Impact of restrictions
Occasions with guests present over the Christmas period were worth £390m in 2019. If household mixing remains restricted throughout the Christmas period, this source of income could elude the grocery market, with traditional Christmas categories taking the brunt of this (Kantar prediction based on December 2019 data). A key AHDB category set to lose out if restrictions are not eased is red meat. In particular, fresh bacon joints and chilled sausage meat, as these are more likely to be consumed when we have guests visit at Christmas. The three-household stipulation over the five days immediately around Christmas will hopefully ease some of the potential losses.
In the 4-week run up to Christmas 2019, 1.3 billion out-of-home main meal occasions took place. If 75% of these meal occasions were consumed in home this Christmas due to governmental restrictions, the grocery market would stand to gain £2 billion in sales (Kantar prediction based on December 2019 data). This significant boost in grocery sales will hopefully offset potential losses from traditional Christmas categories and could benefit red meat products such as smaller roasting joints, which are suited to more limited gatherings.
It is difficult to predict how consumers will act. Not everyone is being affected in the same way, with some looking to scale back while others are expecting to splash out. However, it has been predicted that with smaller occasions, less items would be expected to feature at Christmas dinner. This could have a significant impact on impulse and sharing food categories. For instance, in some households, party favourites such as cheese boards could be streamlined or absent completely. In contrast, smaller gatherings could encourage the consumption of luxury indulgent items, driving demand for dairy goods like cheese (IGD Retail analysis).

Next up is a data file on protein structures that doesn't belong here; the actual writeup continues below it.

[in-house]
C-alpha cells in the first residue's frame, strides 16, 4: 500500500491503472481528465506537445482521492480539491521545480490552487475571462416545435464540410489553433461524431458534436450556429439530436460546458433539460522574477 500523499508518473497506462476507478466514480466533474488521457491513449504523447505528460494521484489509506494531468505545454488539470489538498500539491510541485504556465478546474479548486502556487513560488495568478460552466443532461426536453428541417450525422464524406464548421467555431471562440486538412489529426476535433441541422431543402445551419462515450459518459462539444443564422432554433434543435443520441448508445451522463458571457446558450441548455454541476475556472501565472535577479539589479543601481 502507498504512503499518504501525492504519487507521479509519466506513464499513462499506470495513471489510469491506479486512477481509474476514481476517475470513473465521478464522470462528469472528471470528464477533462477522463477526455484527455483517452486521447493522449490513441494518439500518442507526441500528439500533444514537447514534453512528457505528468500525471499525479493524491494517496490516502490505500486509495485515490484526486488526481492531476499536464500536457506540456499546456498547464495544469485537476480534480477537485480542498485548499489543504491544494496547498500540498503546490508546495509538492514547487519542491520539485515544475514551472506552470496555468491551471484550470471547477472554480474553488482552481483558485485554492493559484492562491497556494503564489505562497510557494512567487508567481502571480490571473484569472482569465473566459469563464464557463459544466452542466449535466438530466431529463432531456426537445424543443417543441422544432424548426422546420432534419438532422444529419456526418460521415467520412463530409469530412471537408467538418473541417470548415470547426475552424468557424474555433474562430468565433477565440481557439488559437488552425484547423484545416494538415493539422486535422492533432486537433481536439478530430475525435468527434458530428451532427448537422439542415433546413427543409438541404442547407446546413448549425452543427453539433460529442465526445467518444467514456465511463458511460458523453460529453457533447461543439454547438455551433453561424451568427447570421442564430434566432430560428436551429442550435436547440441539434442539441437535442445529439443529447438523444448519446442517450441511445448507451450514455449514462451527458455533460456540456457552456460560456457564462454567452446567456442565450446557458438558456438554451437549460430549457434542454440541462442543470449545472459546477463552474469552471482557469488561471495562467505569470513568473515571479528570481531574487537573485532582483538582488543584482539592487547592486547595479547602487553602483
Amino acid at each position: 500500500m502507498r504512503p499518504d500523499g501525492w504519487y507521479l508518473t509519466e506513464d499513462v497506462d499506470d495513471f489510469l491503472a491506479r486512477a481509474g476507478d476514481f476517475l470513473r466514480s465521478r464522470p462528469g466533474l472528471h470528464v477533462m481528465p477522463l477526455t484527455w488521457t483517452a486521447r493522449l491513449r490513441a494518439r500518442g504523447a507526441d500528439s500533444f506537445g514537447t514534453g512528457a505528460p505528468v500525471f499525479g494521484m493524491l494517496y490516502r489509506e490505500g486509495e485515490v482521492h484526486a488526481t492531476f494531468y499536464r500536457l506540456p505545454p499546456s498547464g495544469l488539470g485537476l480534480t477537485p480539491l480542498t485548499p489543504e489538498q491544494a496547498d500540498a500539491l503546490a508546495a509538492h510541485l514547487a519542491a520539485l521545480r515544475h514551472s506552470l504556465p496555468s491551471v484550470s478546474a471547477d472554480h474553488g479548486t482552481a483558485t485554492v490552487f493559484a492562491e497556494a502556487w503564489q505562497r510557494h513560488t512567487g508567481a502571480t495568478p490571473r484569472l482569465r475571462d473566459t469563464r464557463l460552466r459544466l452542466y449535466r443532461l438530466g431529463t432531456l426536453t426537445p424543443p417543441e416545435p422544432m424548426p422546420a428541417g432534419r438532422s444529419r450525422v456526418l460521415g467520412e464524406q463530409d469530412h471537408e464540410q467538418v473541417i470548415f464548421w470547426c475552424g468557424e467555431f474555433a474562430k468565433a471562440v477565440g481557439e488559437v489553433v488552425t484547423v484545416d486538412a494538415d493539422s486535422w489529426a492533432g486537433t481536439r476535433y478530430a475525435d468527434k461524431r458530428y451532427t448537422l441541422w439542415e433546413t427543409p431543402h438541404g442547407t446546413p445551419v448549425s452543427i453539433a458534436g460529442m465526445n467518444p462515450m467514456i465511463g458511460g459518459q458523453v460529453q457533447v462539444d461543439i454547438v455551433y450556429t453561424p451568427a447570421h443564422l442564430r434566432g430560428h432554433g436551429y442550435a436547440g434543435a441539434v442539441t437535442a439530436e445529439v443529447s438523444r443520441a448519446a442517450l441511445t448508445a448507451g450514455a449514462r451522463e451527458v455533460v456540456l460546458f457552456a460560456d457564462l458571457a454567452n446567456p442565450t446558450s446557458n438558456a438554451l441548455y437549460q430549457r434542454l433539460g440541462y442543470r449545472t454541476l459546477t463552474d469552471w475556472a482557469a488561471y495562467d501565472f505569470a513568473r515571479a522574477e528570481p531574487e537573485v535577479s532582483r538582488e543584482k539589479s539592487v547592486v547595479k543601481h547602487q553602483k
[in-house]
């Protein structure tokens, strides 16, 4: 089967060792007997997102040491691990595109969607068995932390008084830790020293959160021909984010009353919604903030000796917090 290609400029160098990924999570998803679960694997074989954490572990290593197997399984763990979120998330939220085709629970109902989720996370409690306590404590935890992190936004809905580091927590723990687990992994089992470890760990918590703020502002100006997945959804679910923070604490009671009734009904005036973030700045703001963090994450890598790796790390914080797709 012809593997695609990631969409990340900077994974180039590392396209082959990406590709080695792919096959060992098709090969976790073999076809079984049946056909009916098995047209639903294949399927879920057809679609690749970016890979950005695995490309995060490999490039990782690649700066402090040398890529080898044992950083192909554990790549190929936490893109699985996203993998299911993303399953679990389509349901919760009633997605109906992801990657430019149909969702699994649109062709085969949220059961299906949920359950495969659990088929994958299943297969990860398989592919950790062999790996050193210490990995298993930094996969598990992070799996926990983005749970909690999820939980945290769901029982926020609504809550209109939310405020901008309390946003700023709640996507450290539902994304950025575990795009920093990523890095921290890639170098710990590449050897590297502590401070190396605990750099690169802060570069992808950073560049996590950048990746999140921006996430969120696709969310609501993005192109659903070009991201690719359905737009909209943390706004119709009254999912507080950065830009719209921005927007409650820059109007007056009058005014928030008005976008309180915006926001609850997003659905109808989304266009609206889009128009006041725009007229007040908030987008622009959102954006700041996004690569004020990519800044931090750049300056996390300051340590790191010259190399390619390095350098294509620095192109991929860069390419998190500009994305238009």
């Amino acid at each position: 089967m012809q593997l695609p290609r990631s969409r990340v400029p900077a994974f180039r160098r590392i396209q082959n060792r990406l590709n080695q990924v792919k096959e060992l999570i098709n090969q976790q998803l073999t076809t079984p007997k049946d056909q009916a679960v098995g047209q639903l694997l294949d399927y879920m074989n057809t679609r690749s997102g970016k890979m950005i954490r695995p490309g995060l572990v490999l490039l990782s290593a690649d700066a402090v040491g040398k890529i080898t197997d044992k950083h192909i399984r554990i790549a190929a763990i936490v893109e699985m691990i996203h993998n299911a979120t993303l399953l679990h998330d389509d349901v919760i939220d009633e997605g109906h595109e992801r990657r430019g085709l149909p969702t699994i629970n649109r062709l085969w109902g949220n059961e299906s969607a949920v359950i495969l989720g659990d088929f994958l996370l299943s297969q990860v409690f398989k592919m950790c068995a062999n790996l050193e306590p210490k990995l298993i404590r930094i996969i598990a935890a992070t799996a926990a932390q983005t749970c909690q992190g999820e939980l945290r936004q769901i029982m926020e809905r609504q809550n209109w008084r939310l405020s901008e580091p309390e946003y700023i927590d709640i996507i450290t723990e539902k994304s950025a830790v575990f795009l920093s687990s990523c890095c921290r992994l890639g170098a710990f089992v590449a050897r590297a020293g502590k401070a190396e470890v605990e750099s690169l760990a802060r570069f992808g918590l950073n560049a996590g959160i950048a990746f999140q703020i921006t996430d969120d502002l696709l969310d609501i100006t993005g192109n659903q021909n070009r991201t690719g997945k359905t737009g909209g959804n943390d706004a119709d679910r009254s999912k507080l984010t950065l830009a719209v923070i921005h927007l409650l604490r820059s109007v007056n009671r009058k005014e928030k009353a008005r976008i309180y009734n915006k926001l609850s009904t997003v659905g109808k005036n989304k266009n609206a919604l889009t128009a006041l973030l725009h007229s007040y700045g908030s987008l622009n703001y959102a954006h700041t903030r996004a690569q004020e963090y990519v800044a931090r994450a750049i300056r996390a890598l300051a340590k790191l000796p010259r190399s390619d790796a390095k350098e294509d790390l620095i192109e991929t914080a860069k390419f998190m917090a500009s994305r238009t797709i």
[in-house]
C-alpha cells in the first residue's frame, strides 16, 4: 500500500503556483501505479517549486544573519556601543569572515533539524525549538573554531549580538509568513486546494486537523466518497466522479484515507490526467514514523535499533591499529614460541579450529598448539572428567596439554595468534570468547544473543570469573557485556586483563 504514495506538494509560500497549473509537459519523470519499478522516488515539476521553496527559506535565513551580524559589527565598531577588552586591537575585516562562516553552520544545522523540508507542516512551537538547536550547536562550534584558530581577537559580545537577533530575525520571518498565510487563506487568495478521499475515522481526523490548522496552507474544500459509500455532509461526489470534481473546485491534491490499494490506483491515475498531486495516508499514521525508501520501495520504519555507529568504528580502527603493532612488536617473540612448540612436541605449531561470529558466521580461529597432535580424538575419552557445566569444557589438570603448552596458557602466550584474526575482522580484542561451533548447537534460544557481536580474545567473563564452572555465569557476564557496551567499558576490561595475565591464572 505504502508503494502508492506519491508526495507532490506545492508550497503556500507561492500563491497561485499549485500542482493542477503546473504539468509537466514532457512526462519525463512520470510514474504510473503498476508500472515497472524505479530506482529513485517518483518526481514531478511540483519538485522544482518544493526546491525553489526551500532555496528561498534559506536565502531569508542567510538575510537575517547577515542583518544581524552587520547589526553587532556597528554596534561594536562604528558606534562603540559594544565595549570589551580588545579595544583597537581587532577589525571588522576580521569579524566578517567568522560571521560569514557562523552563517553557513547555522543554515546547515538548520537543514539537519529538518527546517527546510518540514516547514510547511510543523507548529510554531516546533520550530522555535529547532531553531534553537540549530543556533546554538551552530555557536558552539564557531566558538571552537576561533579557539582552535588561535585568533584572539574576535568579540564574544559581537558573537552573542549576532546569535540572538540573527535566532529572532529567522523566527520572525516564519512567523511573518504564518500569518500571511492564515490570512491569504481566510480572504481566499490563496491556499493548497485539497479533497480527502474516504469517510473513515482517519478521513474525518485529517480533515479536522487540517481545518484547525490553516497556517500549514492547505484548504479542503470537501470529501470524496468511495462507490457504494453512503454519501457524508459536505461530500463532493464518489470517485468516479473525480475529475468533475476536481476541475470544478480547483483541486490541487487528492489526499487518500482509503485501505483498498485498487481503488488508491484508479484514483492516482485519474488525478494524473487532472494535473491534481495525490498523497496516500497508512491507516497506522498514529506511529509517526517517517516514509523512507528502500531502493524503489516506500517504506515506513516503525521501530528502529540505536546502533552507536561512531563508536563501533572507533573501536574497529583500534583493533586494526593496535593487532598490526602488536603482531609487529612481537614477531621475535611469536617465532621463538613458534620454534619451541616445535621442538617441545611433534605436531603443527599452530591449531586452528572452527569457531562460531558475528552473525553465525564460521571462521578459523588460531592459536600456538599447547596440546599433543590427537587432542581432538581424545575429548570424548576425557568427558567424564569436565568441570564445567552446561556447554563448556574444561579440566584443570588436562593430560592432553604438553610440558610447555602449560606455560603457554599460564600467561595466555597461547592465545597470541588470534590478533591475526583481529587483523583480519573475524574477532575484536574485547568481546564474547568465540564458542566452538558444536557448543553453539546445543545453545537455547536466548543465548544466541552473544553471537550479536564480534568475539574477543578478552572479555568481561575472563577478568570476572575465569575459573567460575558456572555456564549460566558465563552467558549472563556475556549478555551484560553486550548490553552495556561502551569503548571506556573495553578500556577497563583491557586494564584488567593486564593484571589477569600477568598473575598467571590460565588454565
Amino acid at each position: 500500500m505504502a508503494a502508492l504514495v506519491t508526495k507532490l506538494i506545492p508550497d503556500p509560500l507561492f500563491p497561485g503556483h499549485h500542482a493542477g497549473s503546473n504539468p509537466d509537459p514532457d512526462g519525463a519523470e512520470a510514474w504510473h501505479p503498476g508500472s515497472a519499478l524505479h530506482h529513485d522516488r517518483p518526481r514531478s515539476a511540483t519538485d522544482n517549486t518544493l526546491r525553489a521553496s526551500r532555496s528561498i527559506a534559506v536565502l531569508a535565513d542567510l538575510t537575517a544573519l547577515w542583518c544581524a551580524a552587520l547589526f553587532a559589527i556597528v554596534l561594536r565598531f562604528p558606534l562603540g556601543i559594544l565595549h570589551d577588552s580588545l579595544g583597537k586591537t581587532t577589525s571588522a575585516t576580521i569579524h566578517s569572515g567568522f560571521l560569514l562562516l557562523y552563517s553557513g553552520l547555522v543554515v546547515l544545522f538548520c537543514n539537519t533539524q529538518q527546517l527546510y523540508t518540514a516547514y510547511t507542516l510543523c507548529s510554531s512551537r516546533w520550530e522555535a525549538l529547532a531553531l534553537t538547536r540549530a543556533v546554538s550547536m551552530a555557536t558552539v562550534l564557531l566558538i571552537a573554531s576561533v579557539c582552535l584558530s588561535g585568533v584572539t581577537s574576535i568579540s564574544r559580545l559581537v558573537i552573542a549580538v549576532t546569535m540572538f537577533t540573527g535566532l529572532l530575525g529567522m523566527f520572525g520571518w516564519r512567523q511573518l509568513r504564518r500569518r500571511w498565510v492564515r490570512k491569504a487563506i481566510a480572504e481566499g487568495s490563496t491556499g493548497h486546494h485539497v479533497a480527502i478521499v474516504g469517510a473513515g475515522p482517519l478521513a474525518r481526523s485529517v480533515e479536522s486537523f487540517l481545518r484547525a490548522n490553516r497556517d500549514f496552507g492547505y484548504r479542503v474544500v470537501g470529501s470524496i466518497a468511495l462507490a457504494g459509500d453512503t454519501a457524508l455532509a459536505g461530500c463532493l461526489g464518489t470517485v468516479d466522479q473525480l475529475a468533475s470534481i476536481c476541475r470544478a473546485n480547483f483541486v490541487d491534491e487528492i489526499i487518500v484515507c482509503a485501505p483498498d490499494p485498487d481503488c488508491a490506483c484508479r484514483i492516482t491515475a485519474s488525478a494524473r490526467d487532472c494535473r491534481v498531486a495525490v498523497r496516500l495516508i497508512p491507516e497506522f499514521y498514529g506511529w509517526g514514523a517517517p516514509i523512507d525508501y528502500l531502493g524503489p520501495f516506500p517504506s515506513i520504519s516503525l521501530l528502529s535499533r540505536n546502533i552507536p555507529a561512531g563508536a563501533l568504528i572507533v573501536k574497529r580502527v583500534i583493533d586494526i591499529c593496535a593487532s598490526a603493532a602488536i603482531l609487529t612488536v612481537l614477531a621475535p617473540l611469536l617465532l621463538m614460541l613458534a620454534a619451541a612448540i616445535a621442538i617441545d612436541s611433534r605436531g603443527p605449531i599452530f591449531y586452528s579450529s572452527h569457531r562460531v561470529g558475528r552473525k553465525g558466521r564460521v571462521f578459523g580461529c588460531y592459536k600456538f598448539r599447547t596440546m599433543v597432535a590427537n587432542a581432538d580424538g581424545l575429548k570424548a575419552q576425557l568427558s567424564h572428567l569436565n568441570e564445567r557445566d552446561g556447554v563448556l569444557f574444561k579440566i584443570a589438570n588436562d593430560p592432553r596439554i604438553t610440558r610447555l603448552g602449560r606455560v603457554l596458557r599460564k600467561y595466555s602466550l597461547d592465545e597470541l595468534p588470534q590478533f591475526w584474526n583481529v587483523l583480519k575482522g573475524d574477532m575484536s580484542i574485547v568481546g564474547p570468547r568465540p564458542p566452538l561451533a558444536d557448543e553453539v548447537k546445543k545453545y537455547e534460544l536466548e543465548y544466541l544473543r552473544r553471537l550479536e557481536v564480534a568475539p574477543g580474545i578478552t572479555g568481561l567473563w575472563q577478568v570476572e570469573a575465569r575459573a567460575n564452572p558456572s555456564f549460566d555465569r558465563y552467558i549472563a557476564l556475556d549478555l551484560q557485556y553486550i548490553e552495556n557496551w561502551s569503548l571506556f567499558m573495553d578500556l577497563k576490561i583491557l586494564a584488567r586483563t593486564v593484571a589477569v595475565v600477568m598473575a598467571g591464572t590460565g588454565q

Finally, with less guests present, we predict Christmas meal preparation time is likely to reduce, with less people to feed and less emphasis on cooking everything from scratch. Therefore, convenience products could prosper. For instance, frozen potatoes, prepared vegetables, and smaller non-traditional cuts or joints of meat may benefit as they are considered convenient short-cuts compared to a traditional whole-bird or larger joint (Kantar prediction based on December 2019 data).
How do AHDB categories usually perform?
Christmas is the biggest seasonal event for total Meat, Fish and Poultry sales. For instance, under ‘normal’ circumstances, some red meat products receive seasonal uplifts in sales. For example, in 2-week run up to Christmas 2018, gammon saw an uplift of 265% (Kantar 2 w/e 30 December 2018).
Additionally, at Christmas, consumers often look for indulgence-related products, driving increased demand for popular staples like cheese, butter, and cream. For instance, in 2018, 11% of total cream was sold in the 2-week run up to Christmas, a seasonal uplift of 202% (Kantar 2 w/e 30 December 2018).
Furthermore, Christmas generates a seasonal uplift in sales of both fresh and pre-prepared potato products. The performance of fresh potato sales is linked to events that involve roast dinners such as Christmas. Kantar identified that in the 2 weeks leading up to Christmas, sales of fresh potatoes increased to 23 million kg (Kantar 2 w/e 30 December 2018).
To further understand the importance of seasonal events and how they affect sales of meat, dairy and potatoes, please check out the AHDB eventing report.
The outlook for Christmas?
The British public have been subject to COVID-19 restrictions for the majority of 2020, and this is set to continue. It is safe to say that Christmas this year will be slightly different to normal, there will be both opportunity in retail as demand shifts away from foodservice, and challenges for those who supply the eating out market.
AHDB will be analysing the overall Christmas performance of red meat, dairy and potatoes sectors and have some results by the end of January 2021.